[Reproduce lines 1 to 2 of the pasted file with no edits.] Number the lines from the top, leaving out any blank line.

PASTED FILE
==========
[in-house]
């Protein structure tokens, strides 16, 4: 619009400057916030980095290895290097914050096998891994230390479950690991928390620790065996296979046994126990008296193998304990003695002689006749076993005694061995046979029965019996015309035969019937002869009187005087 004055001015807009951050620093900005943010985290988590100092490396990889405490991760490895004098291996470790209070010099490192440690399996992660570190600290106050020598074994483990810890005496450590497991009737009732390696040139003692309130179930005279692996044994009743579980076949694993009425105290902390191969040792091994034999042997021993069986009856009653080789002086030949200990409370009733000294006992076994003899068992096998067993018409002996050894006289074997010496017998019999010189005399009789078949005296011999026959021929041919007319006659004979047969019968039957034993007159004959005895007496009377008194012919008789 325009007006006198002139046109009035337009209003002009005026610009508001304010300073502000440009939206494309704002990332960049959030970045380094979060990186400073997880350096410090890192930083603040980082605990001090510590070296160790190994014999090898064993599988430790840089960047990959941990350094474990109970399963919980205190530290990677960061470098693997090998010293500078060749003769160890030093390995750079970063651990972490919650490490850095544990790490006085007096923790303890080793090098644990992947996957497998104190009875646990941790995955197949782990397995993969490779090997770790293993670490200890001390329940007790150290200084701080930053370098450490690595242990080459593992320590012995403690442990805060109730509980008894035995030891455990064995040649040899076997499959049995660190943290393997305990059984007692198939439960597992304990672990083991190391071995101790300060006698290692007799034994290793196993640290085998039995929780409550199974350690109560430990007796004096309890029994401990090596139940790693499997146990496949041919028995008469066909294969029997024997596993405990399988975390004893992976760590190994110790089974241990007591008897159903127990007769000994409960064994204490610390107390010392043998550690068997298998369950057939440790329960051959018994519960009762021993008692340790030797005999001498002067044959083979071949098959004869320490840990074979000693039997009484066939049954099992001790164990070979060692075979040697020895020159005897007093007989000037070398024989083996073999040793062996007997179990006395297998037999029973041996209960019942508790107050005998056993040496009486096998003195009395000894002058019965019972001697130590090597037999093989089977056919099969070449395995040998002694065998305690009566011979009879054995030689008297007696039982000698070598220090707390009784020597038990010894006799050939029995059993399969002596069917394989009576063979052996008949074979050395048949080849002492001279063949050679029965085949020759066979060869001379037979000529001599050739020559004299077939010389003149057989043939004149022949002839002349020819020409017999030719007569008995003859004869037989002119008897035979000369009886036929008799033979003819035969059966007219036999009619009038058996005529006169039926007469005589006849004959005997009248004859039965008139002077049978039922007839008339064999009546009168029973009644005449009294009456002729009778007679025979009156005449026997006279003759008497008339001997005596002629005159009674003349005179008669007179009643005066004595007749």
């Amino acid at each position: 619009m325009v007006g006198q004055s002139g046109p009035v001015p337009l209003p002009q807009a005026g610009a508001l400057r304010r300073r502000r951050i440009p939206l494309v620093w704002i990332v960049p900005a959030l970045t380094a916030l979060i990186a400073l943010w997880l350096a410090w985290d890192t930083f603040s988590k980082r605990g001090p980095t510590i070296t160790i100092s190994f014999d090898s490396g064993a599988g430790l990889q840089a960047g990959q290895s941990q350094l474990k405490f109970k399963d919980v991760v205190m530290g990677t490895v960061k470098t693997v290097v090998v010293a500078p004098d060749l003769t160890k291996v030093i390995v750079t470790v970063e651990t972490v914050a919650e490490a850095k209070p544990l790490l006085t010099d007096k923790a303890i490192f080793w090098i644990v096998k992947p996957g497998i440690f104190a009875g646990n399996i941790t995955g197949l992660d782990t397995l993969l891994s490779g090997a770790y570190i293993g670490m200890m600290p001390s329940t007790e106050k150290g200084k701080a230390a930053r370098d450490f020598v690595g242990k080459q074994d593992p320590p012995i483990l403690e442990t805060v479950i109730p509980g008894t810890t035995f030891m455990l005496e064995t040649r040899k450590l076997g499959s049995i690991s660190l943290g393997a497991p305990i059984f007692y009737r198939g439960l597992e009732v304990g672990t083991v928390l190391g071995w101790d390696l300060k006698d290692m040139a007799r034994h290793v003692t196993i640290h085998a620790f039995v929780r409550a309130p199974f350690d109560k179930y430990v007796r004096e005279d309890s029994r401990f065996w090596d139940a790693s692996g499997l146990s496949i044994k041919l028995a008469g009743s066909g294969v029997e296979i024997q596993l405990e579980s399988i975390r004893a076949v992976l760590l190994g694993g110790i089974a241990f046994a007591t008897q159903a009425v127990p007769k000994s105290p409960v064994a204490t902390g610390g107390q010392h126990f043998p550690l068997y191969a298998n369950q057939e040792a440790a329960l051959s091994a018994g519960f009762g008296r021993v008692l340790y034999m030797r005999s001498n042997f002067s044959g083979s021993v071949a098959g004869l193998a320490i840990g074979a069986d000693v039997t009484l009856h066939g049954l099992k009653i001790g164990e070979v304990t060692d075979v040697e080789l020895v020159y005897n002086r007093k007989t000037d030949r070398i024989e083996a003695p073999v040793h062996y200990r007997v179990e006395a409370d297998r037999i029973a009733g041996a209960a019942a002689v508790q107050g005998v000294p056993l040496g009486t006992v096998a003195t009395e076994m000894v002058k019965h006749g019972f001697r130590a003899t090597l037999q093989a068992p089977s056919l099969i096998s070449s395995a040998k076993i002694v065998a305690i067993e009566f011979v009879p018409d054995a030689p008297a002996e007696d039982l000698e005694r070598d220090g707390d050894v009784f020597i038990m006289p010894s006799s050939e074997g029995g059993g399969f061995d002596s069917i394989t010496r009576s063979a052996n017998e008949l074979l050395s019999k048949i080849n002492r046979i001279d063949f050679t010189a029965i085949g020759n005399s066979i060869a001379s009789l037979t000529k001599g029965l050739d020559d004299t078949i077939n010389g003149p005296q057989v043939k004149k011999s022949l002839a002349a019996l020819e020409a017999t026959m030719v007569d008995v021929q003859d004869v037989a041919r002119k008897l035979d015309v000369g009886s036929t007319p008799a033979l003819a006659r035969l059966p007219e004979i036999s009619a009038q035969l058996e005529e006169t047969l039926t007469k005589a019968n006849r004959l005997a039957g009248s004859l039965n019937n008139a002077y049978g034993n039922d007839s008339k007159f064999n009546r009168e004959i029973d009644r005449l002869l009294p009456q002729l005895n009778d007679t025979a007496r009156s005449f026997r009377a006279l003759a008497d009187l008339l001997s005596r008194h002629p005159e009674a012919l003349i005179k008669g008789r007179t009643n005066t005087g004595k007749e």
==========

[in-house]
């Protein structure tokens, strides 16, 4: 619009400057916030980095290895290097914050096998891994230390479950690991928390620790065996296979046994126990008296193998304990003695002689006749076993005694061995046979029965019996015309035969019937002869009187005087 004055001015807009951050620093900005943010985290988590100092490396990889405490991760490895004098291996470790209070010099490192440690399996992660570190600290106050020598074994483990810890005496450590497991009737009732390696040139003692309130179930005279692996044994009743579980076949694993009425105290902390191969040792091994034999042997021993069986009856009653080789002086030949200990409370009733000294006992076994003899068992096998067993018409002996050894006289074997010496017998019999010189005399009789078949005296011999026959021929041919007319006659004979047969019968039957034993007159004959005895007496009377008194012919008789 325009007006006198002139046109009035337009209003002009005026610009508001304010300073502000440009939206494309704002990332960049959030970045380094979060990186400073997880350096410090890192930083603040980082605990001090510590070296160790190994014999090898064993599988430790840089960047990959941990350094474990109970399963919980205190530290990677960061470098693997090998010293500078060749003769160890030093390995750079970063651990972490919650490490850095544990790490006085007096923790303890080793090098644990992947996957497998104190009875646990941790995955197949782990397995993969490779090997770790293993670490200890001390329940007790150290200084701080930053370098450490690595242990080459593992320590012995403690442990805060109730509980008894035995030891455990064995040649040899076997499959049995660190943290393997305990059984007692198939439960597992304990672990083991190391071995101790300060006698290692007799034994290793196993640290085998039995929780409550199974350690109560430990007796004096309890029994401990090596139940790693499997146990496949041919028995008469066909294969029997024997596993405990399988975390004893992976760590190994110790089974241990007591008897159903127990007769000994409960064994204490610390107390010392043998550690068997298998369950057939440790329960051959018994519960009762021993008692340790030797005999001498002067044959083979071949098959004869320490840990074979000693039997009484066939049954099992001790164990070979060692075979040697020895020159005897007093007989000037070398024989083996073999040793062996007997179990006395297998037999029973041996209960019942508790107050005998056993040496009486096998003195009395000894002058019965019972001697130590090597037999093989089977056919099969070449395995040998002694065998305690009566011979009879054995030689008297007696039982000698070598220090707390009784020597038990010894006799050939029995059993399969002596069917394989009576063979052996008949074979050395048949080849002492001279063949050679029965085949020759066979060869001379037979000529001599050739020559004299077939010389003149057989043939004149022949002839002349020819020409017999030719007569008995003859004869037989002119008897035979000369009886036929008799033979003819035969059966007219036999009619009038058996005529006169039926007469005589006849004959005997009248004859039965008139002077049978039922007839008339064999009546009168029973009644005449009294009456002729009778007679025979009156005449026997006279003759008497008339001997005596002629005159009674003349005179008669007179009643005066004595007749």